The Board that oversees San Francisco’s Golden Gate Bridge has authorized the installation of a $76 million suicide prevention net. The board members hope to end the bridge’s status as the Western world’s leading suicide hotspot: Over 1,600 people have leapt to their deaths from the bridge since it was constructed in 1937.
The goal is unquestionably noble. But does imposing barriers to suicide stop desperate people from taking their lives or simply shift those tragedies elsewhere? A half century of experience and evidence supports an optimistic view.
History’s most successful suicide barrier was, like penicillin, a serendipitous British discovery. When the nation’s ovens were upgraded from carbon monoxide-producing coal to gas in the 1960s, the suicide rate fell by about one-third. Use of other means of suicide rose slightly, but nowhere near enough to cancel out the beneficial effect of a readily accessible means of suicide by suffocation being removed from virtually every British home.
The oven conversion experience indicates that some suicide attempts are impulsive rather than planned and can therefore be prevented by erecting simple barriers. Further support for this concept came from a study of 515 individuals who were stopped from jumping from the Golden Gate Bridge by police or passers by. In a long term follow-up study, only 6% of these individuals were found to have died by suicide.
As this lesson was implemented at a range of suicide hotspots around the world, it also became clear that some suicidal people have strong preferences about a particular place that they wish to end their lives. The installation of a suicide prevention fence at the Duke Ellington Bridge in D.C. for example, did not result in thwarted jumpers moving to the adjacent Taft Bridge to take their lives.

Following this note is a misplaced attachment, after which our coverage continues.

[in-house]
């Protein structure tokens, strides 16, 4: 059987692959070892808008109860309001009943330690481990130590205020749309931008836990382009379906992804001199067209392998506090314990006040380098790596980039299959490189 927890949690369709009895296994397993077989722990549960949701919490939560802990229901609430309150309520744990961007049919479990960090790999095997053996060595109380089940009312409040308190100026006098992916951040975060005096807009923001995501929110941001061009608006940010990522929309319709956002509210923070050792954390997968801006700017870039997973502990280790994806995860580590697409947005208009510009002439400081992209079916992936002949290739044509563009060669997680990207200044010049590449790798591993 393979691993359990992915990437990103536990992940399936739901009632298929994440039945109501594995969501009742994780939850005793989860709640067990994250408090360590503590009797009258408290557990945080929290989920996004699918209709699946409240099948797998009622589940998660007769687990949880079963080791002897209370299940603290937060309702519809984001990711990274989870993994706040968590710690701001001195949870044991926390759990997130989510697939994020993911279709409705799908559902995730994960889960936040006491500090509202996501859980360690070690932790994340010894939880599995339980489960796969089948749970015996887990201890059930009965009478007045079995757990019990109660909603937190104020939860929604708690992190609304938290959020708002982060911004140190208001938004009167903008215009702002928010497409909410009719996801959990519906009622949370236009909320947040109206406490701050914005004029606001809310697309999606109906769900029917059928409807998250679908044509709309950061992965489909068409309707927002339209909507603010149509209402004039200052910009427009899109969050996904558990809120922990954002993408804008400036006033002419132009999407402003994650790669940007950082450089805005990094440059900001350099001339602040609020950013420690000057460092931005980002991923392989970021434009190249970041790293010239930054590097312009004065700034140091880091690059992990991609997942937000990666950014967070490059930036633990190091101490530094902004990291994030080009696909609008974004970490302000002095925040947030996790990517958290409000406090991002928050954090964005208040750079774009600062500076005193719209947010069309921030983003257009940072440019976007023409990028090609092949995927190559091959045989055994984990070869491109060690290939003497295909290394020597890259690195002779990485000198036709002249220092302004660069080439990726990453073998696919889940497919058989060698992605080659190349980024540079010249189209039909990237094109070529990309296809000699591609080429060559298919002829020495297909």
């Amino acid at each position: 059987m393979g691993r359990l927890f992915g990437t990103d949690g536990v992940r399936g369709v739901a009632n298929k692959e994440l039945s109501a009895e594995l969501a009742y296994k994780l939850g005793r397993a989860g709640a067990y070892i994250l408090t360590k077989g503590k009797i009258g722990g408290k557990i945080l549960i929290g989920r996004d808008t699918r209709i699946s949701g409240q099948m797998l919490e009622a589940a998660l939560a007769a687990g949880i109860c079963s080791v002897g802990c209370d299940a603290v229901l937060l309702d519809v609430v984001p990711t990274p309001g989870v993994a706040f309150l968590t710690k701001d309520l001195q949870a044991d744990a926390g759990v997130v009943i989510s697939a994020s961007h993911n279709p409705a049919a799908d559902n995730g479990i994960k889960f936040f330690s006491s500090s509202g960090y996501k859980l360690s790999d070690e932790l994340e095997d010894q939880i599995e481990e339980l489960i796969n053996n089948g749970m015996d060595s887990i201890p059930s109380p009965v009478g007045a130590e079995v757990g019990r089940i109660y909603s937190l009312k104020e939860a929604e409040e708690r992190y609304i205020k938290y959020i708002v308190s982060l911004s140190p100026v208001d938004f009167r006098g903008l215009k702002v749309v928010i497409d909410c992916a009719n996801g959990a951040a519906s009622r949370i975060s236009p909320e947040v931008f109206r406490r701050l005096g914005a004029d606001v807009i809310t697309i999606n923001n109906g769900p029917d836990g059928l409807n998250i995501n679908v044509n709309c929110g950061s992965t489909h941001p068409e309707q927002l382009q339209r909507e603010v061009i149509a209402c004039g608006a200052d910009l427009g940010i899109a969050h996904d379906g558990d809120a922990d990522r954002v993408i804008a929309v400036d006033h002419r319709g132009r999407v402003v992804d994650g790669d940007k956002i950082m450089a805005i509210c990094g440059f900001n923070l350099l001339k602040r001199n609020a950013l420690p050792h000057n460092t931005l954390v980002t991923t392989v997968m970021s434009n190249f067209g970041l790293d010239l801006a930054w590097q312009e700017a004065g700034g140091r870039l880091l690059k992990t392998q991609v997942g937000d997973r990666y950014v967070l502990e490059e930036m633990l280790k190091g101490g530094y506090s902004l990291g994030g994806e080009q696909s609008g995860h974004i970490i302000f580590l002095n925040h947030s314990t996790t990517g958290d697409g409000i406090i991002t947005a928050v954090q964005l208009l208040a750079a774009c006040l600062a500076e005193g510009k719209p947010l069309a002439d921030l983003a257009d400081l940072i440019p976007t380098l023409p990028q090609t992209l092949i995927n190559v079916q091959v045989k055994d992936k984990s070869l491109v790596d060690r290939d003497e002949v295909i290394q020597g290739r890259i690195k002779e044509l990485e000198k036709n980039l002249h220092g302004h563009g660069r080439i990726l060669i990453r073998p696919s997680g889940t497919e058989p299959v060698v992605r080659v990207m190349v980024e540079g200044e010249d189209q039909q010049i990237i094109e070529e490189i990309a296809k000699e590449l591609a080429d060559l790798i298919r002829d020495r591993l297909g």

However, after research studies linked the installation of barriers to reductions in suicides at hotspots such as the Muenster Terrace in Berne, Switzerland and the Memorial Bridge in Augusta, Maine, a major study in Toronto raised doubt about their value. The study was conducted at the Bloor Street Viaduct, the second most lethal suicide hotspot in North America. After the installation of a barrier, suicides at the Viaduct dropped from about 9 per year to none, but jumping suicides at other bridges and buildings in Toronto went up by a comparable amount.
Because suicide by jumping is a mercifully rare event, most studies of barriers have small samples, making findings unstable and the difference between the Toronto study and other research unsurprising. Statistically, a more reliable result would come from combining the findings across all prior studies. When Dr. Jane Pirkis of the University of Melbourne led such a “meta-analysis” in 2013, she and her colleagues found that on average barriers reduce suicides by 86% at the barrier site, and that jumping suicides at other nearby sites rise by 44%. The net benefit is a 28% decrease in suicides by jumping per year.
Dr. Pirkis’ findings bode well for the success of San Francisco’s suicide barrier, which is expected to be installed in about three years. Even if the net has only the average level of effectiveness, it would have saved a life a month in 2013 alone, as well as sparing the families of the deceased years of mental and emotional anguish.
Keith Humphreys is the Mental Health Policy Director and a Professor of Psychiatry at Stanford University. Follow him on Twitter @KeithNHumphreys